More in-depth discussion of encryption types and methodologies is beyond the scope of this article. Instead, we will focus on the difference between encryption “in transit,” encryption “at rest,” “file-level encryption,” and “application-level encryption,” because these terms are often used by vendors trying to sell various solutions to lawyers and law firms.
Encryption “In Transit”
Most people are aware that information sent across the Internet carries a risk of being intercepted by third parties. Data sent across the internet or inside an office network is called “data in transit.”
Because data in transit can easily be intercepted and read, this data is often encrypted. Encryption of data in transit—for example, from a web browser to a company’s website—is called “encryption in transit” or “end-to-end encryption.”
In general, “[e]ncryption in transit should be mandatory for any network traffic that requires authentication, or includes data that is not publicly accessible,” writes Casper Manes for Tech Talk. However, because so much of a law firm’s data necessarily contains confidential and privileged information, lawyers should pay special attention to this issue.
Encryption in transit is most frequently seen with websites. When you visit a website, do you look to see if the website address begins with HTTP or HTTPS? The letters “HTTP” stand for Hyper Text Transfer Protocol. The “S” stands for secure. When visiting a website, make sure you use the secure version, because HTTP websites do not have encryption in place to secure data sent across the internet to and from the website.
Web browsers like Internet Explorer, Firefox, and Chrome also display a padlock icon in the address bar to indicate that a HTTPS connection is in effect. Looking for the padlock symbol is the easiest way to know if you are on a secure site.
When working with different online service providers, lawyers should make sure the vendors and their apps use encryption in transit or end-to-end encryption.
Encryption “At Rest”
Many people do not realize that the inactive, saved emails, documents, and other data on their devices, called “data at rest,” also carries the risk of being subject to a data breach.
Encryption of data at rest is frequently used to protect information stored on hard drives, thumb drives, laptops, and mobile devices while those devices are not turned on, or being used or accessed. According to John Spacey, “Where it is common for firms to encrypt data in transit because this encryption is visible to customers, in some cases firms skip encryption of data in rest.”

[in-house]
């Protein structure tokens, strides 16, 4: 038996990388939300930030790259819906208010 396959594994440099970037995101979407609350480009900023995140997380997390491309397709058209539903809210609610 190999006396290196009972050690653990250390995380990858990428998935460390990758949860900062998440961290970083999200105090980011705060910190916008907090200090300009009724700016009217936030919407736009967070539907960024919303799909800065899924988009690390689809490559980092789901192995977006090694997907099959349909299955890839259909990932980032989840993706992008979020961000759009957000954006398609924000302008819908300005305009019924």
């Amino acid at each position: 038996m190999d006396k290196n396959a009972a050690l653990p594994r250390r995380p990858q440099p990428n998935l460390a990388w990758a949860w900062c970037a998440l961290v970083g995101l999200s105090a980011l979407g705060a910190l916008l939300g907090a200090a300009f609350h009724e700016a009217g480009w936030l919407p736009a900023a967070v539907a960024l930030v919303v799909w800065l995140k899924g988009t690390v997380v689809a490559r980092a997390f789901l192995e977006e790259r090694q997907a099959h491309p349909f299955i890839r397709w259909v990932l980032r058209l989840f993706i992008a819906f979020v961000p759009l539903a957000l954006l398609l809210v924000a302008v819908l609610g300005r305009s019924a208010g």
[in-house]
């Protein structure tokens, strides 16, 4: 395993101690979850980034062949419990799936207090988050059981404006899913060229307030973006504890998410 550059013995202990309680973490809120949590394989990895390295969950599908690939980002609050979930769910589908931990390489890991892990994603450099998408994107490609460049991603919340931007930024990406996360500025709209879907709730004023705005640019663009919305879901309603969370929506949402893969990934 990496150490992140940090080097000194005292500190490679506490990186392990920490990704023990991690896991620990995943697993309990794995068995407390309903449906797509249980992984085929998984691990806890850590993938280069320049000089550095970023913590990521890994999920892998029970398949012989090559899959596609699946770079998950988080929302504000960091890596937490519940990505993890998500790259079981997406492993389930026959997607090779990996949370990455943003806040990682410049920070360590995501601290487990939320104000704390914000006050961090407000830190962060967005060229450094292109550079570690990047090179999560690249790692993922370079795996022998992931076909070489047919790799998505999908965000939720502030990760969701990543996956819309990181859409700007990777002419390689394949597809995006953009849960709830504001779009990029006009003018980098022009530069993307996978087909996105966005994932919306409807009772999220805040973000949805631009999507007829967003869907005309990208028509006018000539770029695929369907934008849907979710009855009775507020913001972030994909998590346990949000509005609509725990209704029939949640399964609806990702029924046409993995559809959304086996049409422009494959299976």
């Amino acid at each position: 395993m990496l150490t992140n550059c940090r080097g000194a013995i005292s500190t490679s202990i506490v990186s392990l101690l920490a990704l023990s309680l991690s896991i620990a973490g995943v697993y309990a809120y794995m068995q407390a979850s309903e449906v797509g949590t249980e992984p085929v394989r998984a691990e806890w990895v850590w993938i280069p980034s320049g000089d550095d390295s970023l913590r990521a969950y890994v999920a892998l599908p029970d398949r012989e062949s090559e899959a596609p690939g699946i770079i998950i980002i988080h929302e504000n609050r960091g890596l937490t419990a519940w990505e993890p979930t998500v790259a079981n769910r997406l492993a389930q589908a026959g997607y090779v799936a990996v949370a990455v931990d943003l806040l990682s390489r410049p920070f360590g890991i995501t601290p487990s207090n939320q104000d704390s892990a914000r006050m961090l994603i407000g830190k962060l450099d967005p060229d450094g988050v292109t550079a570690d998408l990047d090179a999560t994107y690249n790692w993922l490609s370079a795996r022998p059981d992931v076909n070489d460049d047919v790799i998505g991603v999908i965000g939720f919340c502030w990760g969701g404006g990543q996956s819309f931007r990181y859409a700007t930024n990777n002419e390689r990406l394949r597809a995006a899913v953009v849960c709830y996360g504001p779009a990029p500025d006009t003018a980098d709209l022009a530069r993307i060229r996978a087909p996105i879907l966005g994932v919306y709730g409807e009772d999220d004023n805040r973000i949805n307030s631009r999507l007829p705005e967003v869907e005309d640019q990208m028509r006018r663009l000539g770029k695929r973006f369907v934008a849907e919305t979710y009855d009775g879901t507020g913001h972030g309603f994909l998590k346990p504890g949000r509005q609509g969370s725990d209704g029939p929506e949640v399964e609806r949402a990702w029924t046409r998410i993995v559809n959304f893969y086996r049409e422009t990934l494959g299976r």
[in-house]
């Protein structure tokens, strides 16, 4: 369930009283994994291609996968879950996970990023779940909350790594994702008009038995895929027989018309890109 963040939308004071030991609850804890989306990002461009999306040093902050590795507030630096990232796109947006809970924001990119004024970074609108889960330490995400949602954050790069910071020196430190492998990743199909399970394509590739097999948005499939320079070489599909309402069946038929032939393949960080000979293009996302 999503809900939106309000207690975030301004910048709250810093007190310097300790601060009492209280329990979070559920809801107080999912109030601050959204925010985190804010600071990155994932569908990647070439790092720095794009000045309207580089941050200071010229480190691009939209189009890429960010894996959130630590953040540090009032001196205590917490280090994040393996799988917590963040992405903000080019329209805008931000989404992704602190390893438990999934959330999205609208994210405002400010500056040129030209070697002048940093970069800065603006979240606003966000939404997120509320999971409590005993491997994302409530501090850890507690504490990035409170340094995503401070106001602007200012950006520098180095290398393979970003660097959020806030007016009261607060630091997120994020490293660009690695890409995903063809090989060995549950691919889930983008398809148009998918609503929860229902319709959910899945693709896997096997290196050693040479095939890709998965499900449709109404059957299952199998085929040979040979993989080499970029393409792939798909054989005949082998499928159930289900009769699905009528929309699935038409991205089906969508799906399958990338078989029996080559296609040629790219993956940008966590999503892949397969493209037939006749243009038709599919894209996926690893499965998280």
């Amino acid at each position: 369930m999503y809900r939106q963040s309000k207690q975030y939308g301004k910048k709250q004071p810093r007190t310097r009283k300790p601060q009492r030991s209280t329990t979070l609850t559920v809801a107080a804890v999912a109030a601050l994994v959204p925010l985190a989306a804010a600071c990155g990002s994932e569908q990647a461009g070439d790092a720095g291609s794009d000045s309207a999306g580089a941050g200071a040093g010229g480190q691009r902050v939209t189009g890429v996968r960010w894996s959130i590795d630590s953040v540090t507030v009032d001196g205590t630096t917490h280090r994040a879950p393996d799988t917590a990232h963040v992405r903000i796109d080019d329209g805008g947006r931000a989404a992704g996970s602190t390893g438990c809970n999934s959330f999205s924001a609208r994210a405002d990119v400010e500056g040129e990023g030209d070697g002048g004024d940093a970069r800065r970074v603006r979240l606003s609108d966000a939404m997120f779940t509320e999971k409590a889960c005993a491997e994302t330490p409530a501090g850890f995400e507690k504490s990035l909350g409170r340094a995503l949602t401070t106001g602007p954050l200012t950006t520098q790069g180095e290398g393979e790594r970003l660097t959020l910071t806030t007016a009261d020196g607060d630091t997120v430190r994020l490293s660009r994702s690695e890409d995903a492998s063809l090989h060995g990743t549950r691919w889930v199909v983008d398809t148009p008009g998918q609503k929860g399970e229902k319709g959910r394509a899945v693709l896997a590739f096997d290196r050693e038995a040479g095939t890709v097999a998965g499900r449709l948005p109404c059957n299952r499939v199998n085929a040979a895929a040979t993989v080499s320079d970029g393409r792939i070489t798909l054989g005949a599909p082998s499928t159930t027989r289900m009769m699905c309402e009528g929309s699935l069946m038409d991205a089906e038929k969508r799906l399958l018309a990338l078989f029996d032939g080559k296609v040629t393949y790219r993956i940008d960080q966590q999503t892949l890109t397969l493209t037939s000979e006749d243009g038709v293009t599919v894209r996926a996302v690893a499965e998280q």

“Physical access can get past file system permissions, but if the data is stored in encrypted form and the attacker does not have the decryption key, they have no more than a useful paperweight or a drive they can format and use for something else,” writes Casper.
For example, if you have sensitive information saved to a desktop computer or laptop and you lose your device, whoever finds your computer can easily access its files if they are not encrypted—even if you password protected your account.
Hackers find data at rest an attractive target because the often-unencrypted files contain valuable financial information and employee data. If a lawyer’s desktop computer, laptop, tablet, or mobile phone is stolen, the results can be even more disastrous.
According to legal software provider Clio, “41% of all data breaches between 2005 and 2015 were the result of lost devices. A laptop is lost or stolen every 53 seconds. Roughly 70 million smartphones are lost each year—and only 7% are recovered.” In fact, a 2009 Intel studyrevealed “over 12,000 laptops are lost or stolen every week at U.S. airports alone.” No one plans on losing a device, and you never know when it will happen to you.
“Full disk” encryption is a type of encryption at rest that helps deter unauthorized exposure of confidential data if the storage device is lost or stolen. By enabling full disk encryption on desktop computers, laptops, and other devices that contain client communications and other data, you can significantly increase the security of valuable client information.
Most new computers, laptops, tablets, and mobile phones provide a means to fully encrypt the digital storage on the device. For example, Microsoft Windows 10 Professional and higher versions come with a feature called BitLocker that allows you to fully encrypt the entire drive. Apple uses a feature called FileVault for the same purpose. Android also offers full-disk encryption.
However, like encryption at rest generally, full disk encryption only protects data when the computer or other device is turned off. If you applied full disk encryption on your computer or another device, but your device is lost or stolen while it is turned on, the at rest or full disk encryption will not stop an unauthorized person from accessing the confidential information on the device.